Vermont Passed Legislation to Become a Remote Work Haven. Here’s Why the Bill’s Author Says it will Work

Vermont legislation remote work

This July, a new piece of legislation will take effect, encouraging more remote workers to remain in or move to the state of Vermont. While Vermont had the highest rate of inbound migration in 2017, they saw mostly older and wealthier families moving to the state to retire. They have had less luck attracting young job seekers, who have been leaving to pursue employment opportunities elsewhere. Zenefits sits down with the author of the bill, Vermont Senator Virginia Lyons, on how she’s promoting remote work.

“I was hoping to accomplish a couple of things with this bill. One was to encourage young people who are computer savvy to stay in the state and work remotely [if their hiring entity is located elsewhere]. The second thing this bill could help accomplish is drawing people into the state,” says Sen. Lyons. She explains that if there are future job opportunities available at businesses outside Vermont, those applying to these jobs may not feel the same pressure to move away. In fact, it would be in these companies’ best interest to hire those remote workers.

Bill S. 94, deemed the ThinkVermont Innovation Initiative, is meant to support small businesses, attract young professionals, and energize the local economy. The main financial incentive offered to businesses will be the possibility to receive micro-grants of up to $10,000 per remote employee hired, as long as that employee is stationed in Vermont. These grants are mainly intended for businesses located outside the State of Vermont, though local businesses may also apply.

The bill states that it was, “created to respond to the growth needs of Vermont small businesses with 20 or fewer employees by funding innovative strategies that accelerate small business growth.” The other goal is to, “enable the State to invest in projects with grants that can be accessed more quickly and with fewer restrictions than traditional federal initiatives.”

Who is eligible for the financial benefits of S.94?

The bill is intended for all types of businesses, including non-profit and for-profit organizations. To be eligible for either of the financial benefits, projects must meet at least one of the below criteria. A project must:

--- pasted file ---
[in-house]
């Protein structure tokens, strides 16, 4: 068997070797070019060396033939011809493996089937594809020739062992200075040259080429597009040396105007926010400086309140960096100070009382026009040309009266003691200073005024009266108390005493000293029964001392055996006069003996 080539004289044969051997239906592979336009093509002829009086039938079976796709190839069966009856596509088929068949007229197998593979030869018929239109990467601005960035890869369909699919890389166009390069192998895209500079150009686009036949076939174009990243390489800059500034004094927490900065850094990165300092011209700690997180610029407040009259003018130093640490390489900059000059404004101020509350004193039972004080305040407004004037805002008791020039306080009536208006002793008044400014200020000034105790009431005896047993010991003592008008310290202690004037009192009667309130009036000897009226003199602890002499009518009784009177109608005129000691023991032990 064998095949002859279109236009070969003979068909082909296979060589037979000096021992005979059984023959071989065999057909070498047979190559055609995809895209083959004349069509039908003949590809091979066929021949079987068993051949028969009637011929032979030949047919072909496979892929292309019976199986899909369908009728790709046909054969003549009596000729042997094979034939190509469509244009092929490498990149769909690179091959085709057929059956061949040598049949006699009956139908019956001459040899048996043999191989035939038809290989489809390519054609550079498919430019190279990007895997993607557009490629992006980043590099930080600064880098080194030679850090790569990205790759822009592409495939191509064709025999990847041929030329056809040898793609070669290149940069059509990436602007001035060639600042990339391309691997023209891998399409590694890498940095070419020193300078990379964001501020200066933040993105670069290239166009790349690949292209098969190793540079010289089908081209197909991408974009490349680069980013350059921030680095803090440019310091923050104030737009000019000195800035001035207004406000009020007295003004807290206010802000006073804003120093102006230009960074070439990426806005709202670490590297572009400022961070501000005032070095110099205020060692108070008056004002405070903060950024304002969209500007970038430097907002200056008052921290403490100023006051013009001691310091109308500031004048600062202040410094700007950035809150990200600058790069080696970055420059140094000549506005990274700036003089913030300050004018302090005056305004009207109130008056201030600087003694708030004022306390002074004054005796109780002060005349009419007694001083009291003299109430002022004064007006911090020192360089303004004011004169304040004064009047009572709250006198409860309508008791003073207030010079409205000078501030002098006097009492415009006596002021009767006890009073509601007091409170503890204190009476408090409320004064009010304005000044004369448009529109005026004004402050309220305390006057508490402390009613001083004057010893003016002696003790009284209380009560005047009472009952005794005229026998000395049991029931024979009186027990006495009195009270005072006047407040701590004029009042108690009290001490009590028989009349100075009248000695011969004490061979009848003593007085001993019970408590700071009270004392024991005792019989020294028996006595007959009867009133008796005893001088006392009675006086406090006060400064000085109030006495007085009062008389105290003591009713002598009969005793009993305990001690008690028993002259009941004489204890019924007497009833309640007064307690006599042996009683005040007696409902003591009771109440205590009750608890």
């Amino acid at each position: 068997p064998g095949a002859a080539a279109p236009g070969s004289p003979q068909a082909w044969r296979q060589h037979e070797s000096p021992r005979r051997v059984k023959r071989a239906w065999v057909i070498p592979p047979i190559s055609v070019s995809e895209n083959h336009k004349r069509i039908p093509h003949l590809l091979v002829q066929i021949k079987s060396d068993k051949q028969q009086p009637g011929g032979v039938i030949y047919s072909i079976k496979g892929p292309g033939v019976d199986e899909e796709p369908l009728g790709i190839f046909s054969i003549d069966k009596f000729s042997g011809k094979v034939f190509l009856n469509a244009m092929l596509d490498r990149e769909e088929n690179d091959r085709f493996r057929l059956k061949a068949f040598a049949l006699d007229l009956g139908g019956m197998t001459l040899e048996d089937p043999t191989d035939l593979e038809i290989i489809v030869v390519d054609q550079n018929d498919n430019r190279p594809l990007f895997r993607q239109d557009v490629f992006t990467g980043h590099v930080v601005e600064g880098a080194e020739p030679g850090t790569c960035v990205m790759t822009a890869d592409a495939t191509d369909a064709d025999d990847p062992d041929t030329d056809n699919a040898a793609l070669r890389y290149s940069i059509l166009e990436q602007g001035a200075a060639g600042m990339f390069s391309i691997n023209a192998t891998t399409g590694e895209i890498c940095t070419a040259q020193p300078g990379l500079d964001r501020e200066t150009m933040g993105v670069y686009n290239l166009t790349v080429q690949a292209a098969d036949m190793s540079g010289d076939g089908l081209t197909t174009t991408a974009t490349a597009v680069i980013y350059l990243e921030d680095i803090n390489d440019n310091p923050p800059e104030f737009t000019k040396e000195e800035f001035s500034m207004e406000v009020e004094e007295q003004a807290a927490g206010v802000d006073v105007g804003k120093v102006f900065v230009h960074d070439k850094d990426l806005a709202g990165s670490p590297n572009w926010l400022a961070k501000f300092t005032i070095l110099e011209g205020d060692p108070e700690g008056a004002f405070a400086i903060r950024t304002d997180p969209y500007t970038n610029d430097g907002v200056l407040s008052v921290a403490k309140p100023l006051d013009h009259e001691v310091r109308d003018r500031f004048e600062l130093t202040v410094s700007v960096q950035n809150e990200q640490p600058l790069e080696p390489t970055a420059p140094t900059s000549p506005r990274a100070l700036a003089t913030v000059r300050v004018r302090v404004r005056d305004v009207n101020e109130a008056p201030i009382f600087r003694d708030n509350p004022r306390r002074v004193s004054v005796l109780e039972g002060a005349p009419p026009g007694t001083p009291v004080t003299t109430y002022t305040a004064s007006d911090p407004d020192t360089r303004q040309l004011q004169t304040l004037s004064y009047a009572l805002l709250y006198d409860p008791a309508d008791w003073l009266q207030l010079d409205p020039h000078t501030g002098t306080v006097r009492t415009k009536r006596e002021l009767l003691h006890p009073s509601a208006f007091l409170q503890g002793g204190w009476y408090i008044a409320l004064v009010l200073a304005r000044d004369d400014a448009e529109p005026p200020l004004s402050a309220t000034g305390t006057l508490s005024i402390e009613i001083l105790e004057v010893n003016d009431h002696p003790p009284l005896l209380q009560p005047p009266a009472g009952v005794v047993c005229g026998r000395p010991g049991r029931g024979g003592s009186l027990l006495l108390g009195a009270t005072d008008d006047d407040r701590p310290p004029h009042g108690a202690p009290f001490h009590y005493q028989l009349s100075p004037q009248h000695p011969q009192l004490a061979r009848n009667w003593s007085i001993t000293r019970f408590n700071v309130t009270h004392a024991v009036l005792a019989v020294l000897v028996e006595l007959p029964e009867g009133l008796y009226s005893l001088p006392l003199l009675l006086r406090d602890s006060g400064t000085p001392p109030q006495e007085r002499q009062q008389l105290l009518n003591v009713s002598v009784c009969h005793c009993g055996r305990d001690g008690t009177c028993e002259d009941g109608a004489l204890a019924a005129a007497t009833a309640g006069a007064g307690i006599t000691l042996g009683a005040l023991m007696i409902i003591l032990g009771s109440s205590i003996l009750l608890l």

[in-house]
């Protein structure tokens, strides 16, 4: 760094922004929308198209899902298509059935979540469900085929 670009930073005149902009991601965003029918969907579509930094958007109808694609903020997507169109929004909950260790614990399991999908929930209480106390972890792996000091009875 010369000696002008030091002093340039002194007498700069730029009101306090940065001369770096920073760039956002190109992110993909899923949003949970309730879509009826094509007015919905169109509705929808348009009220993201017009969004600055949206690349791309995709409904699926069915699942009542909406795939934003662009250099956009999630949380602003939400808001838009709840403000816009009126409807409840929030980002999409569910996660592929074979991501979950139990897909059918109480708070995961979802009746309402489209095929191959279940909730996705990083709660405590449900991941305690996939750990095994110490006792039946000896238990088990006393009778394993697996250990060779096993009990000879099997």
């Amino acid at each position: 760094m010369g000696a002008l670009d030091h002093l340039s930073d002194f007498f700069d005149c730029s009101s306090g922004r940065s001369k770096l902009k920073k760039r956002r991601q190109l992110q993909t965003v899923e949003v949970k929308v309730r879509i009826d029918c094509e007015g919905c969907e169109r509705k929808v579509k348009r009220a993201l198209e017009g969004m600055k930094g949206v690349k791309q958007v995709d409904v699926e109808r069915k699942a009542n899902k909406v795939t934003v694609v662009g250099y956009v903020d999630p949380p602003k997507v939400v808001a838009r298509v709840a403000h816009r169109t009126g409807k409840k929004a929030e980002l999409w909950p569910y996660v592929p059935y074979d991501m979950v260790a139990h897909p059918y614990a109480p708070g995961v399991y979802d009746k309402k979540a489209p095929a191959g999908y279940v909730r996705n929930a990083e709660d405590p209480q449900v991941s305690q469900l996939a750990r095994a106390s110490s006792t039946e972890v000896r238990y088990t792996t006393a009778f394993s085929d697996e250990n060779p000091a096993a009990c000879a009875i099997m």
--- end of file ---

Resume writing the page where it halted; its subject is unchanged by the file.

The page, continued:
• Provide workforce training that is not eligible for funding through another State or federal program and that serves an immediate employer need to fill one or more job vacancies
  • Enable a business to attract, retain, or support remote workers in Vermont
  • Establish or enhance a facility that attracts small companies or remote workers, or both, including generator and maker spaces, coworking spaces, remote work hubs, and innovation spaces, with special emphasis on facilities that promote colocation of nonprofit, for-profit, and government entities
  • Enable or support deployment of broadband telecommunications connectivity, or high-speed internet which is constantly accessible and much more robust than dial-up
  • Leverage economic development funding outside State government, including the federal New Market Tax Credit program and Small Business Innovation Research grants
  • Support growth in Vermont’s aerospace, aviation, or aviation technology sectors; OR
  • Provide technical assistance to support small business growth

Background of Bill S.94

Senator Lyons started writing this bill two years ago after a conversation with her son-in-law, who is a remote worker living in Vermont. “He had moved to Vermont and he is a remote worker,” says Lyons, “ so I asked him what it would take to encourage more remote work in our state. He started to list some of the ideas that might attract more remote workers, then I went out and did my own qualitative research, which involved surveying others about what they might want as remote workers in Vermont.” The most common responses to the survey were robust internet service, child care, health benefits, and tax benefits. This was the basis of S.94, which ended up focusing mostly on the financial incentives and benefits, in the form of federal tax credits and state grants.

To address the issue of robust internet service, Sen. Lyons identified excess internet capacity with one of Vermont’s transmission companies and is looking into that as a source to provide internet to some of the local hubs and developing coworking stations, bringing the state up-to-speed with broadband telecommunications connectivity, and focusing on becoming more competitive with the tech industries across other areas of the nation.

When she began drafting the proposal, Lyons said this was something completely unheard of in other states. “This is something that is unique to Vermont right now, but I do see it becoming a trend.”

However, before other rural states potentially begin offering these financial incentives, there are a few things to consider. Lyons wants to ensure that the paperwork to locate and hire remote workers is not overwhelming for companies and that corporate income taxes are not enough to dissuade those from applying for the grants.

“Those are the two concerns I have in building a pathway for remote workers while being careful to not put barriers up to the companies that would like to encourage remote work from our state. And these issues will be in the next bill I’ll be working on.”

The ThinkVermont Innovation Initiative was signed this past Wednesday, May 30th, and will take effect July 1st, 2018.

 

About

After working in the field of psychology research for years, Bella loves sharing what she's learned in a more directly impactful context. She's interested in the intersection of people and business, and wants to promote conversations about HR. She's an amateur ceramicist, pro dog walker, and produces podcasts on the side.

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